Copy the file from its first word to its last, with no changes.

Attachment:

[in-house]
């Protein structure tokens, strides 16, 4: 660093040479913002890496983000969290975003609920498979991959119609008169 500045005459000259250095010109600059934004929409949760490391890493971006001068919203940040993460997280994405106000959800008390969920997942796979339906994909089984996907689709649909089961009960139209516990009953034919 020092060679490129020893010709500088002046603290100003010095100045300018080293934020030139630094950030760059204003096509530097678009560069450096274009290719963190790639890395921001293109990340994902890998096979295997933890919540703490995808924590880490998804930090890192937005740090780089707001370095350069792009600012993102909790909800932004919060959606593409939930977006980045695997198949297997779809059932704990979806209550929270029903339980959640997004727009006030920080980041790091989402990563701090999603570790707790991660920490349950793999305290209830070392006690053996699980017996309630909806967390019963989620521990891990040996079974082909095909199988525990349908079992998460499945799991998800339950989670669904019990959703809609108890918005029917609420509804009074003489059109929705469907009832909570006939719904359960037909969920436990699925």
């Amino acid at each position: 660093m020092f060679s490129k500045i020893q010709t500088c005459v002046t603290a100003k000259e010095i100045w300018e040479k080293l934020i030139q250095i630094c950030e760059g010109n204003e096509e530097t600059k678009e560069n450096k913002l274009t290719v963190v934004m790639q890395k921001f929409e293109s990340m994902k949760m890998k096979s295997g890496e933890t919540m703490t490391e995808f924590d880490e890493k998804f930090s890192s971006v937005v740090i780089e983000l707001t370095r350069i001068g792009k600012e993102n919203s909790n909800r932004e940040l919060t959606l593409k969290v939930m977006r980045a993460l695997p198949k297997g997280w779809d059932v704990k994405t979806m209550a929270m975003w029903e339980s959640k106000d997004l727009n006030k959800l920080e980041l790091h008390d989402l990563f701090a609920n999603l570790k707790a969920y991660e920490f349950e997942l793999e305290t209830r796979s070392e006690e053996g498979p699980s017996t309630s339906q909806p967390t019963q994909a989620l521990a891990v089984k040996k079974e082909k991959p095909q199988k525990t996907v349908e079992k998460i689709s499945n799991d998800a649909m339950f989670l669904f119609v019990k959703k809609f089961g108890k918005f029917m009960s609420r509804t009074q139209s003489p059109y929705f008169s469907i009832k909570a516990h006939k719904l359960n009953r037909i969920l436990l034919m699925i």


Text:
[in-house]
């Protein structure tokens, strides 16, 4: 660093040479913002890496983000969290975003609920498979991959119609008169 500045005459000259250095010109600059934004929409949760490391890493971006001068919203940040993460997280994405106000959800008390969920997942796979339906994909089984996907689709649909089961009960139209516990009953034919 020092060679490129020893010709500088002046603290100003010095100045300018080293934020030139630094950030760059204003096509530097678009560069450096274009290719963190790639890395921001293109990340994902890998096979295997933890919540703490995808924590880490998804930090890192937005740090780089707001370095350069792009600012993102909790909800932004919060959606593409939930977006980045695997198949297997779809059932704990979806209550929270029903339980959640997004727009006030920080980041790091989402990563701090999603570790707790991660920490349950793999305290209830070392006690053996699980017996309630909806967390019963989620521990891990040996079974082909095909199988525990349908079992998460499945799991998800339950989670669904019990959703809609108890918005029917609420509804009074003489059109929705469907009832909570006939719904359960037909969920436990699925």
């Amino acid at each position: 660093m020092f060679s490129k500045i020893q010709t500088c005459v002046t603290a100003k000259e010095i100045w300018e040479k080293l934020i030139q250095i630094c950030e760059g010109n204003e096509e530097t600059k678009e560069n450096k913002l274009t290719v963190v934004m790639q890395k921001f929409e293109s990340m994902k949760m890998k096979s295997g890496e933890t919540m703490t490391e995808f924590d880490e890493k998804f930090s890192s971006v937005v740090i780089e983000l707001t370095r350069i001068g792009k600012e993102n919203s909790n909800r932004e940040l919060t959606l593409k969290v939930m977006r980045a993460l695997p198949k297997g997280w779809d059932v704990k994405t979806m209550a929270m975003w029903e339980s959640k106000d997004l727009n006030k959800l920080e980041l790091h008390d989402l990563f701090a609920n999603l570790k707790a969920y991660e920490f349950e997942l793999e305290t209830r796979s070392e006690e053996g498979p699980s017996t309630s339906q909806p967390t019963q994909a989620l521990a891990v089984k040996k079974e082909k991959p095909q199988k525990t996907v349908e079992k998460i689709s499945n799991d998800a649909m339950f989670l669904f119609v019990k959703k809609f089961g108890k918005f029917m009960s609420r509804t009074q139209s003489p059109y929705f008169s469907i009832k909570a516990h006939k719904l359960n009953r037909i969920l436990l034919m699925i």